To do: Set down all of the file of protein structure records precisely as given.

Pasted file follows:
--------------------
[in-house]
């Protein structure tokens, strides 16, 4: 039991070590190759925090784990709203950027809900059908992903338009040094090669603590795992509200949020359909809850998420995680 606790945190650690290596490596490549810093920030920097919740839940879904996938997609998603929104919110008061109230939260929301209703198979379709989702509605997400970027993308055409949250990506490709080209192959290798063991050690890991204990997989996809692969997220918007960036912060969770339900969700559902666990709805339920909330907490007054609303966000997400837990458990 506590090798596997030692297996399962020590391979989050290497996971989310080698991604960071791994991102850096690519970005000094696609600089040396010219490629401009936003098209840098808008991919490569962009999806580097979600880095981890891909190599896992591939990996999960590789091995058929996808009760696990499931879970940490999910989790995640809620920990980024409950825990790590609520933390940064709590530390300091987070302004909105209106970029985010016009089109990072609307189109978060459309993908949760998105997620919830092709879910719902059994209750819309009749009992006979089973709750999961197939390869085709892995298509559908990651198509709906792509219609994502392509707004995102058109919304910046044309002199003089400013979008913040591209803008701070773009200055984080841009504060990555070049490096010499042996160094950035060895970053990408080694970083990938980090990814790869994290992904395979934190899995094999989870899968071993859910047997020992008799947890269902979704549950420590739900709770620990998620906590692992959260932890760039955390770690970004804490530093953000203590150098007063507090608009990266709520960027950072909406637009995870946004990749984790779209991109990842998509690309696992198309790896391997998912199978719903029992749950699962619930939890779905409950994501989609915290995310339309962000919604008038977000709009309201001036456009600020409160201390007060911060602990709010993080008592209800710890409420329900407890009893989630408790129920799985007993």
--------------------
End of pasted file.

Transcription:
[in-house]
């Protein structure tokens, strides 16, 4: 039991070590190759925090784990709203950027809900059908992903338009040094090669603590795992509200949020359909809850998420995680 606790945190650690290596490596490549810093920030920097919740839940879904996938997609998603929104919110008061109230939260929301209703198979379709989702509605997400970027993308055409949250990506490709080209192959290798063991050690890991204990997989996809692969997220918007960036912060969770339900969700559902666990709805339920909330907490007054609303966000997400837990458990 506590090798596997030692297996399962020590391979989050290497996971989310080698991604960071791994991102850096690519970005000094696609600089040396010219490629401009936003098209840098808008991919490569962009999806580097979600880095981890891909190599896992591939990996999960590789091995058929996808009760696990499931879970940490999910989790995640809620920990980024409950825990790590609520933390940064709590530390300091987070302004909105209106970029985010016009089109990072609307189109978060459309993908949760998105997620919830092709879910719902059994209750819309009749009992006979089973709750999961197939390869085709892995298509559908990651198509709906792509219609994502392509707004995102058109919304910046044309002199003089400013979008913040591209803008701070773009200055984080841009504060990555070049490096010499042996160094950035060895970053990408080694970083990938980090990814790869994290992904395979934190899995094999989870899968071993859910047997020992008799947890269902979704549950420590739900709770620990998620906590692992959260932890760039955390770690970004804490530093953000203590150098007063507090608009990266709520960027950072909406637009995870946004990749984790779209991109990842998509690309696992198309790896391997998912199978719903029992749950699962619930939890779905409950994501989609915290995310339309962000919604008038977000709009309201001036456009600020409160201390007060911060602990709010993080008592209800710890409420329900407890009893989630408790129920799985007993």